The reason why we meditate in a sitting position is to have optimal blood circulation, concentration, focus and body-mind balance.
Meditation should bring us, naturally, into a state of non-thinking mind.
This makes the posture critical in order to have a fruitful practice.
The back should be straight, bending the back will lead to inefficient breathing and poor blood circulation.
The chin should be slightly in, not high as this will give you neck pain, not too inward as it may affect breathing.
You can roll the shoulders back to open up the chest and facilitate breathing.
The head should be aligned with the shoulders.
The overall posture should not be forced. You should be able to maintain the posture for at least 30 minutes if you were asked to.
Any laziness in holding the meditation posture, bent position or unbalanced position will create pain, a lack of blood circulation or breathing inefficiencies… and will affect your meditation in a negative way.
One of the most important elements of meditation is breathing.
Breathing controls the pace of the meditation.
Breathing brings you deeper within yourself.
Breathing helps reaching a non-thinking mind.
Breathing should always be done by using the muscles under the lungs.
And inspiration/expiration are always done via the nose.
Never breathe through the mouth, always and always through the nose.
As a beginner of Zen Meditation, you can start with this simple breathing technique that we call the “4-2-4-2 technique”:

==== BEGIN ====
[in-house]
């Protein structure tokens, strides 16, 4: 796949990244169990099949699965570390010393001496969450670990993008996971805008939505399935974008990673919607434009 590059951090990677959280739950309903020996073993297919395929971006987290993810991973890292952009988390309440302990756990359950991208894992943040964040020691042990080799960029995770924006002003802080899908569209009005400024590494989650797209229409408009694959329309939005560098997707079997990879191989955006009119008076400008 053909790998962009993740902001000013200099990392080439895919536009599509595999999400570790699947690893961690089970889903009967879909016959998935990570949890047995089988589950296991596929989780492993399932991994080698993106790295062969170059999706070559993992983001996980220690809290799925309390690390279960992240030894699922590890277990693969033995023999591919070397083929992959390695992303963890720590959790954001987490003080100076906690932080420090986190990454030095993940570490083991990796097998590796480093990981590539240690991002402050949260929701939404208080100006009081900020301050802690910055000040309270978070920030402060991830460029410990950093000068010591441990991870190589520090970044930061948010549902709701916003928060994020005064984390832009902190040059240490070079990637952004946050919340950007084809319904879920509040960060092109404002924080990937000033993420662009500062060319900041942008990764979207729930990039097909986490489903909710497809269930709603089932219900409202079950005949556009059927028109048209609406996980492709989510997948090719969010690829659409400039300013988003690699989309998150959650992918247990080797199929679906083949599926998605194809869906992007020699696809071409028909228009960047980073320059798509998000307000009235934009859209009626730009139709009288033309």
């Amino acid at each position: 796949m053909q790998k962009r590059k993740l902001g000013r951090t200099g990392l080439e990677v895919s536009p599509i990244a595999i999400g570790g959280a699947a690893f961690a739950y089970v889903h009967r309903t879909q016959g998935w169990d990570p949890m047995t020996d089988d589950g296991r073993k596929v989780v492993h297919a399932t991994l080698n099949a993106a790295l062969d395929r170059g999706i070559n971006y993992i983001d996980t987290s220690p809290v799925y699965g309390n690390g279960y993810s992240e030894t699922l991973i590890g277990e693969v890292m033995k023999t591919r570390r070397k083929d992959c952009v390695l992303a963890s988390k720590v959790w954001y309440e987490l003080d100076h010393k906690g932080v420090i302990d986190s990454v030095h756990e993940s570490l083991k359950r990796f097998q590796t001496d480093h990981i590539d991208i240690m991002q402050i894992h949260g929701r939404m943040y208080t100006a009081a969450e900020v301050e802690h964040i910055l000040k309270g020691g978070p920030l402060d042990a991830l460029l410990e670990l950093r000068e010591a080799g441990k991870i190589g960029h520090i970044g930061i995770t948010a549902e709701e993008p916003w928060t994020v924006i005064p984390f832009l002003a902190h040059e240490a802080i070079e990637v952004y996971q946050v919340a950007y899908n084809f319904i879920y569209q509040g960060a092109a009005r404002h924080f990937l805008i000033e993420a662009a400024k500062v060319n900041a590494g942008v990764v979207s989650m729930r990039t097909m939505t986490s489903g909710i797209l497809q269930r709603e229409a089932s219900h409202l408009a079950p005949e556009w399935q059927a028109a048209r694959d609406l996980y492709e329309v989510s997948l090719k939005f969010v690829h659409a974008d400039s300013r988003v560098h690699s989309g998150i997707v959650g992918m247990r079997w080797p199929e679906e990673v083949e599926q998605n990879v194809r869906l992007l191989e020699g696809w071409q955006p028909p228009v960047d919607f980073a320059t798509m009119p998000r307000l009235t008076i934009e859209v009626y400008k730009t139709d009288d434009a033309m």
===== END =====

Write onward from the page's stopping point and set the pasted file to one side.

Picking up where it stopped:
- Breathe in by counting 4,3,2,1
- Hold 2,1
- Breathe out by counting 4,3,2,1
- Hold 2,1
As you progress further, you can count the number of breathing cycles:
- Breathing cycle 1
- Breathing cycle 2
- Breathing cycle 3
- And so on.
If you find your focus drifting away in your thoughts or in restlessness, check on your breathing. More often than not, you will find that your breathing is out of sync, too fast, too slow, irregular…
Get the reins back and control your breathe.
Reinforce your belly, make your center stronger!
Important warning: if you suffer for any medical condition such as asthma, hear or lung disease, or any other medical condition, please consult with a doctor to see if controlling your breathing cycle can be dangerous.
Eyes should never be closed, ever.
Eyes are half-closed.
Your eyes are is looking about 2-2 1/2ft (60-80cm) in front of you.
Remember that while meditating eyes should never be closed.
There should not be any visual distractions in front of you, so sitting in front of a window, a TV, a hallway, a mobile phone and a computer is not recommended.
Anything moving or blinking may excite your nervous system and create distractions… that trigger thoughts and steal your attention from your meditation.
The point of meditation is not to stop or control the thoughts, but rather to achieve a state where breathing, body and mind reach a state of natural balance.
Without getting too technical with the brainwave theories of higher consciousness, let’s keep in mind that meditation is a channel, that everybody can use, to access a higher state of awareness.
The brain, in a sense an organ like any other, is the command center of the body.
The body is influenced by different internal and external elements like genetic background, personality, education, hormones, chemicals, sleep and food. This is especially true for the brain.
The brain can then be the trigger of good or bad emotions, so it has a huge power over us, probably more than what we think it does, or more than we would like to believe.
Due to our human nature, stopping the thoughts is almost impossible.
The brain has a “Play” button… but no “Stop” and “Pause” buttons.
The proof, the brain even generates images, thoughts and emotions while we sleep.
“Do not think about a pink elephant wearing a hat” automatically triggers the image of an elephant wearing a hat.
Stopping thoughts is a form of thought.